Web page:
Sometimes you hear a story of someone whose life changed in a split second due to a traffic accident. While previously they may have been athletic and vibrant, a traumatic brain injury (TBI) might have altered their physical abilities and emotional state.
Although there are various ways a person might suffer a TBI, the effects can be permanently life-altering. And since more than 50 percent of all reported TBIs are caused by motor vehicle accidents, you might want to understand what you can do to protect yourself.
What can cause a traumatic brain injury?
A TBI can occur due to a significant force to the head. During a motor vehicle accident, this could happen in a variety of ways. Although all driving accidents can be serious, you should be especially diligent in seeking medical attention if you are involved in a rollover or trucking accident.
While there are other ways a brain injury might occur, you could potentially suffer a TBI in a motor vehicle accident if:
- The roof of the vehicle crushes in
- You hit your head on the steering wheel
- The force ejects you through the windshield
Although there always some risk involved with driving a vehicle, there are some things you can do to reduce your probability of sustaining a TBI.
How you can reduce your risk
Wearing a helmet is one of the most basic ways of protecting your brain. You wear a helmet while mountain biking – be sure to do so if you get on a motorcycle as well.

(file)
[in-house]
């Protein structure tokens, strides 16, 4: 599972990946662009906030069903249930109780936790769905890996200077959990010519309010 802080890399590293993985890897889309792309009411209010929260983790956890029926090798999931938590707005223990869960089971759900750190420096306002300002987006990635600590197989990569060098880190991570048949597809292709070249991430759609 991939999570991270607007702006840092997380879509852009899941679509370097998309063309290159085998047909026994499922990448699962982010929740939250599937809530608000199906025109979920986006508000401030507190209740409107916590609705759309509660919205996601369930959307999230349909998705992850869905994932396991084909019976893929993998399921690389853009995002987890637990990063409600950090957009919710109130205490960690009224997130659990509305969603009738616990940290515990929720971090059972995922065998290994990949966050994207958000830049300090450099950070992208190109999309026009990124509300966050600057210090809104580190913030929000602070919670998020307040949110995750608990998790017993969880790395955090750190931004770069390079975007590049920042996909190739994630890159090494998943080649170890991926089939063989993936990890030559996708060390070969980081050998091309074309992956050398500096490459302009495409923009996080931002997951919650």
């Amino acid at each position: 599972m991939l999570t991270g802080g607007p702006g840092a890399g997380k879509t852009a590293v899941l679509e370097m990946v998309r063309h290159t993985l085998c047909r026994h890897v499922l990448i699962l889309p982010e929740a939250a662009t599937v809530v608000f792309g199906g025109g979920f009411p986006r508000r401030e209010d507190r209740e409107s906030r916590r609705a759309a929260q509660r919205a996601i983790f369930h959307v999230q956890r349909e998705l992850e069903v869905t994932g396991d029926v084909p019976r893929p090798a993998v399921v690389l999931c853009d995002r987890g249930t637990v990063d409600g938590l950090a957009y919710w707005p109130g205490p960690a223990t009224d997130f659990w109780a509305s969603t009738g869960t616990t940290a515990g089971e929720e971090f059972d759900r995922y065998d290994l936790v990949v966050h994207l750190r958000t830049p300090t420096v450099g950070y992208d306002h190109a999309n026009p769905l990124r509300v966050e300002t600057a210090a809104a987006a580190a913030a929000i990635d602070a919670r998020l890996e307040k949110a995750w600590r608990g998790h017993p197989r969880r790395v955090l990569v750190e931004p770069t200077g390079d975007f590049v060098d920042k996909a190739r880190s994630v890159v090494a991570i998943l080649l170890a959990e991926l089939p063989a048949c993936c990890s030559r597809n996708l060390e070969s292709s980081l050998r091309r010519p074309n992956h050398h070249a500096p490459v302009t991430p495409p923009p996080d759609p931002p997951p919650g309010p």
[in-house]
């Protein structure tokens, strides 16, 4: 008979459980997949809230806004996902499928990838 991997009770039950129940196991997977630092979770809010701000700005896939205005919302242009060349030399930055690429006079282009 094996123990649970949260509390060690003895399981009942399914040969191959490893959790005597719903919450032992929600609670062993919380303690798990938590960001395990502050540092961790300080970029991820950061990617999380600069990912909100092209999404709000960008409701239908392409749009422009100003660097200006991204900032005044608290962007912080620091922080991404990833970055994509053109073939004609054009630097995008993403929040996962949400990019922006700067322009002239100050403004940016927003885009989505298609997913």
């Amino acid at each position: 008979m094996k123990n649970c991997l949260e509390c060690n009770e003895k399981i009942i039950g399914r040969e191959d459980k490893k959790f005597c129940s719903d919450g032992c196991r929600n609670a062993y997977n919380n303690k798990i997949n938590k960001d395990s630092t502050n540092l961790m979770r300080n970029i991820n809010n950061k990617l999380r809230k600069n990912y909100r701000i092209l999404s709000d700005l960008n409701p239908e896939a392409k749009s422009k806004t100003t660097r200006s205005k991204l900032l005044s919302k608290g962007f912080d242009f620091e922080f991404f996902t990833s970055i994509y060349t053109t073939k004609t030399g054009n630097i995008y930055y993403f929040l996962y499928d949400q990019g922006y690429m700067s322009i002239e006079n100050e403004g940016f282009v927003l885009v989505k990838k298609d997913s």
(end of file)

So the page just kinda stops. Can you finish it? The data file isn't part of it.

If you want to enjoy a night out on the town, there are plenty of options available to get you home safely. If you’ve been drinking, there is no reason for you to risk your safety, and that of those around you. Rather than getting in the driver’s seat, find a ride home.
You know that seat belts save lives. Your diligence in clicking your seat belt every time you get in a vehicle can help reduce your chances of sustaining a TBI – regardless if you are the driver or a passenger.
You might be able to hold someone accountable
There may be many factors involved in a motor vehicle accident. Perhaps someone did not maintain their vehicle properly, was intoxicated or using their cell phone when the accident occurred.
If you are involved in a motor vehicle accident, remember than an open wound need not be noticeable for a TBI to occur and many times injuries are not apparent immediately following an accident. However, if you get hurt due to someone’s negligence behind the wheel, you may be able to explore your options in holding them accountable.